Background: Patients with acute neurologic symptoms may have other causes simulating ischemic stroke, called stroke mimics (SM), but they may also have averted strokes that do not appear as infarcts on neuroimaging, which we call neuroimaging-negative cerebral ischemia (NNCI). We determined the safety and outcome of IV thrombolysis within 3 hours of symptom onset in patients with SM and NNCI.
Methods: Patients treated with IV tissue plasminogen activator (tPA) within 3 hours of symptom onset were identified from our stroke registry from June 2004 to October 2008. We collected admission NIH Stroke Scale (NIHSS) score, modified Rankin score (mRS), length of stay (LOS), symptomatic intracerebral hemorrhage (sICH), and discharge diagnosis.
Results: Among 512 treated patients, 21% were found not to have an infarct on follow-up imaging. In the SM group (14%), average age was 55 years, median admission NIHSS was 7, median discharge NIHSS was 0, median LOS was 3 days, and there were no instances of sICH. The most common etiologies were seizure, complicated migraine, and conversion disorder. In the NNCI group (7%), average age was 61 years, median admission NIHSS was 7, median discharge NIHSS was 0, median LOS was 3 days, and there were no instances of sICH. Nearly all SM (87%) and NNCI (91%) patients were functionally independent on discharge (mRS 0-1).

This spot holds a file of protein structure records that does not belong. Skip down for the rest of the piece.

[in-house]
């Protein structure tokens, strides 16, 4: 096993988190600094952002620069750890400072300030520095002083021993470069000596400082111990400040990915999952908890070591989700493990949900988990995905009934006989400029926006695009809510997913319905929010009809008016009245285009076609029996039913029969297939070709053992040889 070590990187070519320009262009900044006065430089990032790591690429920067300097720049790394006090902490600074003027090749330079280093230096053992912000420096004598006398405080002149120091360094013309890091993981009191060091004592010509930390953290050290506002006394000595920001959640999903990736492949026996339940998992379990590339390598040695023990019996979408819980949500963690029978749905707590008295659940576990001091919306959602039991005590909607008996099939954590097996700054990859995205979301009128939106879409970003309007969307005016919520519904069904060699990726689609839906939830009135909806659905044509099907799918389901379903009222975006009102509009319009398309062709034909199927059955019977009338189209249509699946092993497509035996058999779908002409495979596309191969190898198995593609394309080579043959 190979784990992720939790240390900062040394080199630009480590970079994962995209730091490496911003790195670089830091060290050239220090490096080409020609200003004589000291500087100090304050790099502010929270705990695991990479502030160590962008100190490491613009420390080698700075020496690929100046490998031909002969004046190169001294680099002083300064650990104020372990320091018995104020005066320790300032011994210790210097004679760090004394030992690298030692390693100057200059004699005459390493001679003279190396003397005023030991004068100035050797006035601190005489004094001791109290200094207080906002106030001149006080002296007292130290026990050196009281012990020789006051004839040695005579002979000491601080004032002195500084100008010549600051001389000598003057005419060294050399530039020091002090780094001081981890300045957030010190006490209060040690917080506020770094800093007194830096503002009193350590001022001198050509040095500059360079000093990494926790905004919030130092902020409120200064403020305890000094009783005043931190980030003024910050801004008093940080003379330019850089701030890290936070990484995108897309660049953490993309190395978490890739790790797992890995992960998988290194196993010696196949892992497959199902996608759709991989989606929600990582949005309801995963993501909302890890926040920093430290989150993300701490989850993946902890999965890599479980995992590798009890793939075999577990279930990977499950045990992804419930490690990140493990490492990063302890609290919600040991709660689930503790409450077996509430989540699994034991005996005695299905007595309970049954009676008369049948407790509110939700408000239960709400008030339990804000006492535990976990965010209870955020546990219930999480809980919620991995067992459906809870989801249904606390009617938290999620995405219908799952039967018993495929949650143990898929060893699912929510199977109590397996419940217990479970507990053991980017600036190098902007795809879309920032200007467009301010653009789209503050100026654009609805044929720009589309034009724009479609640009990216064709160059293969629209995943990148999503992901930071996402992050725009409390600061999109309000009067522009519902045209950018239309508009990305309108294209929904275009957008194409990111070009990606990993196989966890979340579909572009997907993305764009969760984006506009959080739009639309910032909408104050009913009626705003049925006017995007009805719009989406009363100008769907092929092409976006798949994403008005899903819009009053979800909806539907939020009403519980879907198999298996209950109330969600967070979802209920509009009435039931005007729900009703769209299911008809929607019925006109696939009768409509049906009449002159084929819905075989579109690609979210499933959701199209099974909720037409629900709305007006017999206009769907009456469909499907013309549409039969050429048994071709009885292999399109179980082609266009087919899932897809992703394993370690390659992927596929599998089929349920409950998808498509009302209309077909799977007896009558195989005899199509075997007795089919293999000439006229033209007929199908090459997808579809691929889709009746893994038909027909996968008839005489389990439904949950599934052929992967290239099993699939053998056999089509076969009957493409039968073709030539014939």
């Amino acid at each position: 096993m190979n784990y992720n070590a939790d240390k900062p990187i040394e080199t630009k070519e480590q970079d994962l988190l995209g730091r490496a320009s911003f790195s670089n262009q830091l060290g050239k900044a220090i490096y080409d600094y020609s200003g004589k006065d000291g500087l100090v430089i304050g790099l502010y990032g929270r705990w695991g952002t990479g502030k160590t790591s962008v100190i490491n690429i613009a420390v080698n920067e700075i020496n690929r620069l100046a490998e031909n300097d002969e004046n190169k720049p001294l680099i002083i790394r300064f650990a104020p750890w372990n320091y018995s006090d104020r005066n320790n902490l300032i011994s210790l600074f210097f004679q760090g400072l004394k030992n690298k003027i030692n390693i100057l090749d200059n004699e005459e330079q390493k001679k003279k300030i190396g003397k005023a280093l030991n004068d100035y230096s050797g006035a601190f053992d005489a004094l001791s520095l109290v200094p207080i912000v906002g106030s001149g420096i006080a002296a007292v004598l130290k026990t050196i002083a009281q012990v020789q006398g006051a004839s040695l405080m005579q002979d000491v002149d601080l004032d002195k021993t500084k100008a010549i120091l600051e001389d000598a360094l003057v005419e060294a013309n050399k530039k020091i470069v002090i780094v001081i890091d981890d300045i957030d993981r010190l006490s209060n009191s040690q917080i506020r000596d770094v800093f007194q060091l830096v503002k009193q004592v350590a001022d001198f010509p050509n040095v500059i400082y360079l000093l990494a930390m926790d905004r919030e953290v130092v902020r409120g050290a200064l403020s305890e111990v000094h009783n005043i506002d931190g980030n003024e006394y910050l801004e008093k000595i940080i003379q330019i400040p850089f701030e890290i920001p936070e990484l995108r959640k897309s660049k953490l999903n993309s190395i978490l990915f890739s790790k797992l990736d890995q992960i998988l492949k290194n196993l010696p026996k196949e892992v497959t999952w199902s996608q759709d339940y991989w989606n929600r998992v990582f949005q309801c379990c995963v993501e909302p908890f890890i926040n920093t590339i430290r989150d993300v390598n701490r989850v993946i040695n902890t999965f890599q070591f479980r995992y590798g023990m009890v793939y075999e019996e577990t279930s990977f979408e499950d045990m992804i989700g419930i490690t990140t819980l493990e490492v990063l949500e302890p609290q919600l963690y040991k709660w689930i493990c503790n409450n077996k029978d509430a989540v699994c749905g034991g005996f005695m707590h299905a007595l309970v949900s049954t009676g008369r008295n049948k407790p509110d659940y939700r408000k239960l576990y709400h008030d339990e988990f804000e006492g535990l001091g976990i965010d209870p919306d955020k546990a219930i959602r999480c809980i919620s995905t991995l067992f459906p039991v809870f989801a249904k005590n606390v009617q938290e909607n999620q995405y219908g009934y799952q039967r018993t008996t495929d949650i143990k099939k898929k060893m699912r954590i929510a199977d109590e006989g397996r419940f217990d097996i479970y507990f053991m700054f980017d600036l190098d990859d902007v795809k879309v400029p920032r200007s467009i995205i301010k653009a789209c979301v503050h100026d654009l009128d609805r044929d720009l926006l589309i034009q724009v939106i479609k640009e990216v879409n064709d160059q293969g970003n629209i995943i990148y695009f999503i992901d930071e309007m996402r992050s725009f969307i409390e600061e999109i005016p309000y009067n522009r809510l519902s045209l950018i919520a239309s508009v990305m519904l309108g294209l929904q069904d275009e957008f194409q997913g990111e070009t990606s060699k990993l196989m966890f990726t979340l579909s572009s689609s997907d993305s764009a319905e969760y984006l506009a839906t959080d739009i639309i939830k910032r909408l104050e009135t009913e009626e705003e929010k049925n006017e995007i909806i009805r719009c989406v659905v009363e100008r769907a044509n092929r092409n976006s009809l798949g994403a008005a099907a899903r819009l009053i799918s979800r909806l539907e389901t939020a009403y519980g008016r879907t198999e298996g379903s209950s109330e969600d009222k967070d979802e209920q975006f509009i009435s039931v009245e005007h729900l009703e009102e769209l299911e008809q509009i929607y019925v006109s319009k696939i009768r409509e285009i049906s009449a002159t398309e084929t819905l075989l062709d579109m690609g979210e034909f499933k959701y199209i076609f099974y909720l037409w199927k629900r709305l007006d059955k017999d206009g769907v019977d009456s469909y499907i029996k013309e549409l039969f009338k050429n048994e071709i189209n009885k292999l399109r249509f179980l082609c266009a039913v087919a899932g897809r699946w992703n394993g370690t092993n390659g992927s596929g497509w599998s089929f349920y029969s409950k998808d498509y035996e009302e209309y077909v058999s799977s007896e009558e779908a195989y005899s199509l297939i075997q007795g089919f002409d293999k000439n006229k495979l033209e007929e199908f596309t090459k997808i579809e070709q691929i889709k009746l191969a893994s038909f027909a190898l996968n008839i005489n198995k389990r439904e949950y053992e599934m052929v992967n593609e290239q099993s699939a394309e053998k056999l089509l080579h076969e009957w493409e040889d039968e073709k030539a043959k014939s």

Conclusions: Our data support the safety of administering IV tissue plasminogen activator to patients with suspected acute cerebral ischemia within 3 hours of symptom onset, even when the diagnosis ultimately is found not to be stroke or imaging does not show an infarct.